Furniture Stability Act Introduced in Congress

The bill would require the U.S. Consumer Product Safety Commission to create a mandatory stability standard for clothing storage.

04/26/2019
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Stop Tip-Overs of Unstable, Risky Dressers on Youth (STURDY) Act of 2019

Rep. Jan Schakowsky (D-IL) introduced the Stop Tip-Overs of Unstable, Risky Dressers on Youth (STURDY) Act of 2019 on April 10, 2019. The bill, H.R. 2211, would require the U.S. Consumer Product Safety Commission (CPSC) to promulgate a mandatory stability standard for clothing storage furniture within one year of the bill’s enactment.

This mandatory standard must include:

  • Stability tests for all clothing storage furniture, regardless of height;
  • Stability tests designed to simulate the weight of children up to 72 months (6 years old); and
  • Stability tests “that more closely simulate real world use,” including tests that account for carpeting, drawers with items in them, and “dynamic force.”

In a statement, the American Home Furnishings Alliance (AHFA) said it supports a mandatory stability standard that holds all manufacturers to a rigorous safety standard for clothing storage furniture. AHFA welcomes and supports the CPSC’s recent moves to expedite a Notice of Proposed Rulemaking for a mandatory furniture stability standard under Sections 7 and 9 of the Consumer Product Safety Act. AHFA believes CPSC should expend the necessary resources on this effort in 2019-2020 to ensure the goal is met.

STURDY was first introduced in June 2016 by Schakowsky and Sen. Bob Casey (D-PA). The first version gave ASTM International 180 days to publish a “stronger” voluntary stability standard, which the CPSC could then choose to adopt as mandatory. If ASTM did not publish a voluntary standard deemed “adequate” within the specified time period, the bill required CPSC to issue a final, mandatory standard within about 18 months (540 days) of the bill’s passage. The 114th Congress adjourned in January 2017 with no action on STURDY.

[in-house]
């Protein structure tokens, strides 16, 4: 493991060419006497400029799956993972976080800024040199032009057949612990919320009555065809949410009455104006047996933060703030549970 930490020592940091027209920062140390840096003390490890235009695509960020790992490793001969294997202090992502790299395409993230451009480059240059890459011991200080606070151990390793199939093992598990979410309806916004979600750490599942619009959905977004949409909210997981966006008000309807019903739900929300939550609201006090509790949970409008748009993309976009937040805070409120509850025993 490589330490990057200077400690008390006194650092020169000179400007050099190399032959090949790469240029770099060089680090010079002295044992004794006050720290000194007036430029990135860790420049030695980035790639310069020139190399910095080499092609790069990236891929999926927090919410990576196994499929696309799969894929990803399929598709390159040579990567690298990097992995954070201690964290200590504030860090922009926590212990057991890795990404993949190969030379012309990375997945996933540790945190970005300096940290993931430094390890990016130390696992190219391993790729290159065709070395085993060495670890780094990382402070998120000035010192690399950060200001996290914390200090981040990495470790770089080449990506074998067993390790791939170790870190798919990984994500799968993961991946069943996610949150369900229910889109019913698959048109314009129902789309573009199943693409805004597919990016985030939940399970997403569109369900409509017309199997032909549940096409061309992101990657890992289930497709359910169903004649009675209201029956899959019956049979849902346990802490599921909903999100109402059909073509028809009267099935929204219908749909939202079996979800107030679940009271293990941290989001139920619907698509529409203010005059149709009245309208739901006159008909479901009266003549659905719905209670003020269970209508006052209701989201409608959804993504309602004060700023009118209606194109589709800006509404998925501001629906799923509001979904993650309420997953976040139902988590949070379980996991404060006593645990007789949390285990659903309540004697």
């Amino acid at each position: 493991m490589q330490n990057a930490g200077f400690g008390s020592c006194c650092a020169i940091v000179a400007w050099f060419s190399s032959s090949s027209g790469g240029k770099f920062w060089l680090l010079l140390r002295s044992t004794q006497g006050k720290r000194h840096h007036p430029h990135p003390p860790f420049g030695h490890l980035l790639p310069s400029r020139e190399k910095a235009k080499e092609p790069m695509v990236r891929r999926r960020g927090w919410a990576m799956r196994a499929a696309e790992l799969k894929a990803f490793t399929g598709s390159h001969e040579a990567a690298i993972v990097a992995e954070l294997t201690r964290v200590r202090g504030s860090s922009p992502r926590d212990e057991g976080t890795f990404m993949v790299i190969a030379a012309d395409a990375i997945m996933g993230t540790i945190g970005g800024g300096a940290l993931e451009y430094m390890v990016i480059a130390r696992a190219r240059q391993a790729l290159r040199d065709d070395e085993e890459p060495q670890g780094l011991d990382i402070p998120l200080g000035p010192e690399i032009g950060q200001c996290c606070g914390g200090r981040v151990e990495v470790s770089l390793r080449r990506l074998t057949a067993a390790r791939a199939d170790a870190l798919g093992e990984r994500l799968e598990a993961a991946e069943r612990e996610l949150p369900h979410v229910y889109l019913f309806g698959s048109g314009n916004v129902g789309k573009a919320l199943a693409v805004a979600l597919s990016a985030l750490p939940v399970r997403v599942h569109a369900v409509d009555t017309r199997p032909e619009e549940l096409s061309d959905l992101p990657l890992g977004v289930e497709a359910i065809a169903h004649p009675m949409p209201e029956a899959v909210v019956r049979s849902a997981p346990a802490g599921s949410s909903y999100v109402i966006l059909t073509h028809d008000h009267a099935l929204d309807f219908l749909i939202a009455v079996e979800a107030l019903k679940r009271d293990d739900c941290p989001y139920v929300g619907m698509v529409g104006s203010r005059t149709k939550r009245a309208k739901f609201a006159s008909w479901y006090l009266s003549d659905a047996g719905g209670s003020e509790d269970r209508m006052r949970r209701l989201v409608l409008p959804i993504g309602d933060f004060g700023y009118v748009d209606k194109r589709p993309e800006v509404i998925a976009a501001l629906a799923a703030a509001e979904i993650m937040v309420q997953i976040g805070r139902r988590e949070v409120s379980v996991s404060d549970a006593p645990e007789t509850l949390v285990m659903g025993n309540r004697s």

The new version of the legislation introduced directs CPSC to finalize a mandatory safety standard for clothing storage furniture within one year of the bill’s adoption.

Further, it specifies that the mandatory standard must include stability testing for all clothing storage furniture, regardless of height. The current voluntary standard applies to units over 30 inches, but a revision expected to be adopted this summer would reduce the minimum height of covered units to 27 inches.

The 2019 version of STURDY also requires that stability tests in the mandatory standard be designed to simulate the weight of a child up to 72 months of age.

The current voluntary standard, ASTM F2057-17, requires a 50-pound weight to be used in stability testing. This reflects the 95th percentile weight of a child up to 5 years of age (or 60 months). 

Increasing the age range of children covered by the standard from 60 months to 72 months, or up to 6 years of age, would require increasing the test weight to 60 pounds, according to CPSC.

The STURDY Act of 2019 also requires additional product testing to “more closely simulate real world use.” Specifically, the legislation calls for tests that account for the impact of carpeting on clothing storage unit stability, the impact of loaded drawers and the impact of “dynamic force.”

“In order for a mandatory standard to be enforceable, the stability tests must be precise, so every manufacturer is able to conduct the tests exactly the same way,” said AHFA CEO Andy Counts. “Whether a company is located in the United States or overseas, whether they produce low-cost furniture or luxury furniture, everyone must use specified test materials and methods to remove any guesswork and guarantee accurate results.” 

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